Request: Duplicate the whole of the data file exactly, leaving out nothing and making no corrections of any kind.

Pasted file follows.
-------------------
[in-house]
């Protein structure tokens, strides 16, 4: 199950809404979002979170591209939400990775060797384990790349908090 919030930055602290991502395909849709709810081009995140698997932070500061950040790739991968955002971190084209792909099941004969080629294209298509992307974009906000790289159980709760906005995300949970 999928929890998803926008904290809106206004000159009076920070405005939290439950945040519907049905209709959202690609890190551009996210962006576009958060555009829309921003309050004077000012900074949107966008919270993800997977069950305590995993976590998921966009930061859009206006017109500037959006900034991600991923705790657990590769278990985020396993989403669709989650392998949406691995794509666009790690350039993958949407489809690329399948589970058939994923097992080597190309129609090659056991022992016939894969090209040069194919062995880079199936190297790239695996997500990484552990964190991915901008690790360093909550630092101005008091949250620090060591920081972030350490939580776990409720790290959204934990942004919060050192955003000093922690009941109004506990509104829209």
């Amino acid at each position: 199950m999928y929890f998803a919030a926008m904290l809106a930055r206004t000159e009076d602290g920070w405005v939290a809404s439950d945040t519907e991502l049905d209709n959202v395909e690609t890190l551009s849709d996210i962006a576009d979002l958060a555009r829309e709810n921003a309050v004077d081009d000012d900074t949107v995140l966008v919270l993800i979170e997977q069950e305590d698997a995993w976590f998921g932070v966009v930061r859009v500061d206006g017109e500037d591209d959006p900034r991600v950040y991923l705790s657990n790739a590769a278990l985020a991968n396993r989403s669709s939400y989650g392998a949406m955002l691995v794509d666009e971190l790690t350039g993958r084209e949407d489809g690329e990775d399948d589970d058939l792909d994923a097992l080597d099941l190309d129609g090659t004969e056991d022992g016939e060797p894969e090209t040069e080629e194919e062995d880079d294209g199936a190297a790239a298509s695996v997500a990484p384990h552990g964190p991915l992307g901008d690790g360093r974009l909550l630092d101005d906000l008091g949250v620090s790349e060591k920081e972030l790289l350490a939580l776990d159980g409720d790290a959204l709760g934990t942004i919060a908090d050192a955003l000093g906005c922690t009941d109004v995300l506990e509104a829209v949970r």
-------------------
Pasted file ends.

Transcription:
[in-house]
């Protein structure tokens, strides 16, 4: 199950809404979002979170591209939400990775060797384990790349908090 919030930055602290991502395909849709709810081009995140698997932070500061950040790739991968955002971190084209792909099941004969080629294209298509992307974009906000790289159980709760906005995300949970 999928929890998803926008904290809106206004000159009076920070405005939290439950945040519907049905209709959202690609890190551009996210962006576009958060555009829309921003309050004077000012900074949107966008919270993800997977069950305590995993976590998921966009930061859009206006017109500037959006900034991600991923705790657990590769278990985020396993989403669709989650392998949406691995794509666009790690350039993958949407489809690329399948589970058939994923097992080597190309129609090659056991022992016939894969090209040069194919062995880079199936190297790239695996997500990484552990964190991915901008690790360093909550630092101005008091949250620090060591920081972030350490939580776990409720790290959204934990942004919060050192955003000093922690009941109004506990509104829209």
């Amino acid at each position: 199950m999928y929890f998803a919030a926008m904290l809106a930055r206004t000159e009076d602290g920070w405005v939290a809404s439950d945040t519907e991502l049905d209709n959202v395909e690609t890190l551009s849709d996210i962006a576009d979002l958060a555009r829309e709810n921003a309050v004077d081009d000012d900074t949107v995140l966008v919270l993800i979170e997977q069950e305590d698997a995993w976590f998921g932070v966009v930061r859009v500061d206006g017109e500037d591209d959006p900034r991600v950040y991923l705790s657990n790739a590769a278990l985020a991968n396993r989403s669709s939400y989650g392998a949406m955002l691995v794509d666009e971190l790690t350039g993958r084209e949407d489809g690329e990775d399948d589970d058939l792909d994923a097992l080597d099941l190309d129609g090659t004969e056991d022992g016939e060797p894969e090209t040069e080629e194919e062995d880079d294209g199936a190297a790239a298509s695996v997500a990484p384990h552990g964190p991915l992307g901008d690790g360093r974009l909550l630092d101005d906000l008091g949250v620090s790349e060591k920081e972030l790289l350490a939580l776990d159980g409720d790290a959204l709760g934990t942004i919060a908090d050192a955003l000093g906005c922690t009941d109004v995300l506990e509104a829209v949970r």